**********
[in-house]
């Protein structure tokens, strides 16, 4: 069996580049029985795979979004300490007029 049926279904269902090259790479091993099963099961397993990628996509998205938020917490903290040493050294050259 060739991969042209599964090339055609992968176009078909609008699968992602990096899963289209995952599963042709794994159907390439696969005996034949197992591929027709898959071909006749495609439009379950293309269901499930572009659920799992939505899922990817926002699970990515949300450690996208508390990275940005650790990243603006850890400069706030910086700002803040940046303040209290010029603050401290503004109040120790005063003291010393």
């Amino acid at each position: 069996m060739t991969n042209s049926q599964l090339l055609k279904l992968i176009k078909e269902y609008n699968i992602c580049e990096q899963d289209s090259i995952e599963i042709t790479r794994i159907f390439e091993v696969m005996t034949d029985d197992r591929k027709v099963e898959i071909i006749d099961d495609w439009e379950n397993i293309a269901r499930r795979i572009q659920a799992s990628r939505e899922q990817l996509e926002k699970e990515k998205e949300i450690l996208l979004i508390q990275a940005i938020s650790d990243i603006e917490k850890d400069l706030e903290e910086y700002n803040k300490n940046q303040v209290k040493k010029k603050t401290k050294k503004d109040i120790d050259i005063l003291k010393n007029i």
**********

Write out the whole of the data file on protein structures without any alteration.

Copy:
[in-house]
């Protein structure tokens, strides 16, 4: 069996580049029985795979979004300490007029 049926279904269902090259790479091993099963099961397993990628996509998205938020917490903290040493050294050259 060739991969042209599964090339055609992968176009078909609008699968992602990096899963289209995952599963042709794994159907390439696969005996034949197992591929027709898959071909006749495609439009379950293309269901499930572009659920799992939505899922990817926002699970990515949300450690996208508390990275940005650790990243603006850890400069706030910086700002803040940046303040209290010029603050401290503004109040120790005063003291010393």
């Amino acid at each position: 069996m060739t991969n042209s049926q599964l090339l055609k279904l992968i176009k078909e269902y609008n699968i992602c580049e990096q899963d289209s090259i995952e599963i042709t790479r794994i159907f390439e091993v696969m005996t034949d029985d197992r591929k027709v099963e898959i071909i006749d099961d495609w439009e379950n397993i293309a269901r499930r795979i572009q659920a799992s990628r939505e899922q990817l996509e926002k699970e990515k998205e949300i450690l996208l979004i508390q990275a940005i938020s650790d990243i603006e917490k850890d400069l706030e903290e910086y700002n803040k300490n940046q303040v209290k040493k010029k603050t401290k050294k503004d109040i120790d050259i005063l003291k010393n007029i």